magazine | Sep 13, 2017 |
Is there money to be made in design podcasts?

Podcasts used to be niche territory for subcultures and devotees looking to get their fix, but the masses have finally caught up. The design industry is lending its voice to the mix. Who are the players, what are  they discussing and is it possible to monetize design audibly?

“I think the podcast delivers an immediacy like a conversation—hearing an actual voice—it’s like the radio, except it’s on demand and it fits into our lives when we want it, not the other way around,” surmises James Swan on the appeal of podcasts, including his own, the daily design- and decorating-themed Million Dollar Decorating.

Indeed, the hunger for long-form narrative has never been more apparent in our current cultural gestalt. One need only look to the recent transformation in how viewers consume television and movies, with streaming channels and original on-demand programming from Netflix and Amazon making cable television, with its commercial breaks and 30-minute slots, a quaint relic of a pre-digital age.

Is there money to be made in design podcasts?
James Swan

While some listeners perhaps first came to podcasts through blockbusters like Serial or The Tim Ferriss Show, there is an entire cottage industry of podcasts devoted to seemingly any interest group, including design, that people can tune in to from anywhere, at any time. As designer Amy Devers, co-founder of the Clever podcast, muses, “We love the fact that listening to a podcast is something you can do while participating in your life.” BOH listened to several of the top podcasts in the design field and chatted with the podcasters to find out why they do it and how they’re making it work.

Taking an intrinsically visual medium like design and turning it into the subject of auditory exploration may seem like a tricky proposition, but most design-oriented podcasts focus on the journey of well-known designers and other authorities within the business. They offer an unguarded introduction to a personality that isn’t hemmed in by the word count or agenda one might find in a magazine story, and most of all, they usually have a didactic quality to them—listeners can take advice or inspiration for their own careers. “We built this whole podcast on curiosity,” says Devers in an episode of Clever, which she created with Design Milk founder Jaime Derringer. That curiosity often lends their program the feel of a blind date. “When we learn more about the person who created or produced an object, building or piece of art, we connect more with those objects,” says Derringer, who was motivated to start Clever in a desire to remove the filter that almost always separates a creative from his or her audience.

The duo phones its guests, which have included architect Daniel Libeskind and product designer David Weeks, and casually probes them about their childhood, family, and of course, career evolution, reveling in its often unexpected kismet, from which they often draw overarching lessons. In an episode with Kelly Wearstler, for example, it is illuminating and empowering to hear that the queen of Hollywood Regency came from a humble South Carolina upbringing, but early signs of her business acumen can be seen in her first entrepreneurial forays as a child, when she would set up a store at home and sell little sculptures made out of egg cartons and other everyday objects to family members around the holidays. “I was in the retail business before I even knew it,” she says, laughing. “We wanted to strip away the distraction of pretty pictures in favor of putting the human front and center,” says Devers.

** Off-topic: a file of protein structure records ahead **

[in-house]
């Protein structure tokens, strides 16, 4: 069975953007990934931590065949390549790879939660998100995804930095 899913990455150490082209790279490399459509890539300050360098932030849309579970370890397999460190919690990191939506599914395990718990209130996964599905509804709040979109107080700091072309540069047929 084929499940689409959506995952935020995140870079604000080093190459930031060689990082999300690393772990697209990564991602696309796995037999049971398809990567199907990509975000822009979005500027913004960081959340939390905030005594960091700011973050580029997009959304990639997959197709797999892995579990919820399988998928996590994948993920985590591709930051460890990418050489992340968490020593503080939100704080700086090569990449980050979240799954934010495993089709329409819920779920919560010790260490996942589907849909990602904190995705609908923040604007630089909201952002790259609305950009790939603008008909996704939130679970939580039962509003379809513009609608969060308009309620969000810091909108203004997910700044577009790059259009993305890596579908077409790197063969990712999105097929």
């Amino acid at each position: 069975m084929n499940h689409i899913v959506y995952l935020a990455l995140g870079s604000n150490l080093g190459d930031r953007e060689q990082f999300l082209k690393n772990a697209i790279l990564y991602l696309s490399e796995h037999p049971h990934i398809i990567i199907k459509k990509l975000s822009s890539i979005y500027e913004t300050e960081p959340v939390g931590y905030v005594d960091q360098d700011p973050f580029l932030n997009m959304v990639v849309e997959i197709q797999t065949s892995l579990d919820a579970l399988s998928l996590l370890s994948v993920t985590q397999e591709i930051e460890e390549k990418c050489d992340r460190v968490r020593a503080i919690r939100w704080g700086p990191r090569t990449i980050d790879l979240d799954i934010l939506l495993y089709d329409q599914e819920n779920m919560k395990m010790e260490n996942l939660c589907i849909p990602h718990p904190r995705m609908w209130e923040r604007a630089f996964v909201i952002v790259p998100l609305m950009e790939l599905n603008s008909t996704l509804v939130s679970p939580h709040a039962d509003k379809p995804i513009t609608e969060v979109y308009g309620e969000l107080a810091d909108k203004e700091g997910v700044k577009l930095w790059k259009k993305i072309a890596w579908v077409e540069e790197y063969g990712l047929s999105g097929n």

Is there money to be made in design podcasts?
Amy Devers

Debbie Millman’s pioneering Design Matters podcast has more of a diligently researched, Charlie Rose–like approach, the crux of which is meant to illustrate how creative people design their lives, instead of merely being a show about design. Millman spends, on average, 10 hours researching her subjects—poring over books they’ve written, interviews they’ve given, talks they’ve hosted—and the result is a series of pointed, surprising conversations with a wide-ranging genre of creative professionals. “I am endlessly fascinated by the trajectory of a person’s life, the choices they make, how they overcome obstacles or handle success, and how they essentially become who they are,” says Millman. Episodes include insightful and amusing chats with artist Rochelle Udell, designer Jonathan Adler and author Alain de Botton. An episode with the late Massimo Vignelli is a particular treasure. Having started her show as a radio program in 2005, Millman predated the podcast craze by a decade. “Design Matters inadvertently became the first-ever design podcast and now, after 12 years, it is probably the biggest and most important thing I’m known for,” she says.